A Confused Patient Doctor’s Diary
By Dr SC Sundriyal |
Sun, 09 -Feb, 2014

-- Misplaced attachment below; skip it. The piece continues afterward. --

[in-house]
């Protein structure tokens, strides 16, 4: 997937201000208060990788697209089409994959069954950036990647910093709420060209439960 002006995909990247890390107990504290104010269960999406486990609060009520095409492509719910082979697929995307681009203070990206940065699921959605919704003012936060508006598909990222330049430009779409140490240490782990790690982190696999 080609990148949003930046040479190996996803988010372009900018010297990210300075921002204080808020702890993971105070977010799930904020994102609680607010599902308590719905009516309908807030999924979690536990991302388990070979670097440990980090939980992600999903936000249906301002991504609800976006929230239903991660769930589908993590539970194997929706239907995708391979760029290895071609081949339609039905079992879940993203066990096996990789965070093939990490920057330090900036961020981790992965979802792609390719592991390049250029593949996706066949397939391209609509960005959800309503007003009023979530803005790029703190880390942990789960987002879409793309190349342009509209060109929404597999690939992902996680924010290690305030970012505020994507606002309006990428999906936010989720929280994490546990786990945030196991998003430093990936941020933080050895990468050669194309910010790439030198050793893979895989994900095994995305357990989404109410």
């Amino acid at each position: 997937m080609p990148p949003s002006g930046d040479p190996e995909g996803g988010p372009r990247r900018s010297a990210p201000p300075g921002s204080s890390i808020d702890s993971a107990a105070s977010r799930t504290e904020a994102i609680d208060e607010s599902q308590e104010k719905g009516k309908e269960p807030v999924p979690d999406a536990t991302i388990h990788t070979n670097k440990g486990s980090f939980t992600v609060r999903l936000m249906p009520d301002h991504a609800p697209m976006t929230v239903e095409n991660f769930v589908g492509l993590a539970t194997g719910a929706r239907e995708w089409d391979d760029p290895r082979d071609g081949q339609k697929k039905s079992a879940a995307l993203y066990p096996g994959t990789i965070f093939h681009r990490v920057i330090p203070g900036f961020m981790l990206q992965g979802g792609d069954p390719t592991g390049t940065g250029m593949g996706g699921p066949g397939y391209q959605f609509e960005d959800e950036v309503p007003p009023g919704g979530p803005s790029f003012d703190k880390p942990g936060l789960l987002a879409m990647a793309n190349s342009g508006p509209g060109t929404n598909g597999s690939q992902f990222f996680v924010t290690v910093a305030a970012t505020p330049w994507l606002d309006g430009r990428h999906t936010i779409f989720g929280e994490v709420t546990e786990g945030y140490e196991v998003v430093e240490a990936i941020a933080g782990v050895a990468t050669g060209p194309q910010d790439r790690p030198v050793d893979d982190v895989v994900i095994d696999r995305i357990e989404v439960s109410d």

"You are suffering from lumbar lordosis and intervertebral disc prolapse at L3 & L4.’’ The patient was a young man in his mid-30s. He was an affluent businessman and hardly had time for carrying out his routine activities. His business and domestic interests clashed and he had no idea how to tread on the thin line. This resulted in stress which led him to a psychiatric consultation. The counselling sessions of the psychiatrist were not very rewarding. The patient was a friend of mine and since he could not understand the treatment of his back pain, he had come to me, so that I could listen and talk to him. The psychiatrist was very busy and had a huge waiting list. He was unable to attend to patients and instead of answering queries, wrote prescriptions because the next patients in the queue always pushed the patient’s sessions forward. The doctor ended up prescribing anti-stress medicines and a small discourse on changing the lifestyle of the patient. In the counselling sessions, the doctor discovered that this patient of mine suffered back pain and promptly ordered an X-Ray of the back. After having read the reports, he referred the patient to an orthopaedic surgeon. ‘’He has lumbar lordosis with an intervertebral disk prolapsed.’’ The busy surgeon contemplated the ominous looking black grey film on the lighted view box and told me quickly. I understood what he had to say between the lines. Patients with new fractures in intense pain, old operated patients, jostled around him and he sat helpless watching the melee. I sat in front of him, demanding to know what he meant, but the surgeon was tired, helpless and lost in the crowd. Since he was my colleague and best in the town, I relied on him. ‘’Get a lumbar MRI done and take pain killers till then. And if it doesn’t work, then we will go in for fusion surgery.’’ I moved out of the busy OPD and this friend of mine demanded to know what was wrong with him. The patient was frustrated and more confused and I could not say what needed to be done! His back pain persisted and was real. I did not hear from him for nearly two weeks. One day he rang me up. ‘’Going in for alternate therapy from an Osteopath.’’ I had nothing to suggest at his choice of treatment. When doctors don’t have time to explain diseases to the patient, then the problem arises. Patients get conflicting opinions on the remedy for their problems and usually switch on to alternate medicine. That’s what my friend did. ‘’He guarantees a 100% cure,’’ he told me over the phone and it surprised me. How could anyone cure an intervertebral disk prolapse, if surgery was needed to repair it? But the patient had already made up his mind. It is a new trend nowadays. Affluent or well educated patients, when confronted with an illness having conflicting opinions, turn around and start browsing the net. Unfortunately, the information available on net is more than a patient can handle. Many websites offer panaceas and claim cent percent cure rates with testimonies of ex-patients in favour of their healing centres or doctors. My friend also landed up with one of these best doctors for his back pain. He did not listen to me or his people at home. Admitted to the centre, he underwent primary traction of the spine more than was prescribed. The spine sustained traction injuries and he developed paralysis of the lower legs. In this moment of panic, the emergency call came to me and I learnt about him and the doctor in the nursing home. An FIR was lodged and the police found fake degrees of the doctor subsequently. The patient was admitted to a multi-speciality orthopaedic hospital and had three corrective surgeries. He was bed ridden for nearly 6 months and was able to walk back home on callipers. Whenever I saw him working in his office in the wheel chair, I was always reminded of that big weakness in us as doctors- not listening to patients and keep them guessing and confused. We never listen to patients and try to presume their diagnosis before they finish telling their complaints. As competent specialists, doctors have many patients and the vicious cycle of patient-time debt starts. They do not give enough time to their patients because they don’t have it and most of the time, they are not listening. An average doctor spends about seven minutes with his patient and most of the time, the doctor is not listening. Many a simple diagnosis has been missed on this count. Patients do not understand medical language or technical jargon and get easily bewildered. They are never told about multiple options of treatment available for a disease on the pretext that they will get more confused. In fact, if doctors tell their patients clearly about illnesses and treatments, then clarity of decision can be made very easily. And, perhaps, as doctors we need to infuse confidence in patients and not to confuse them.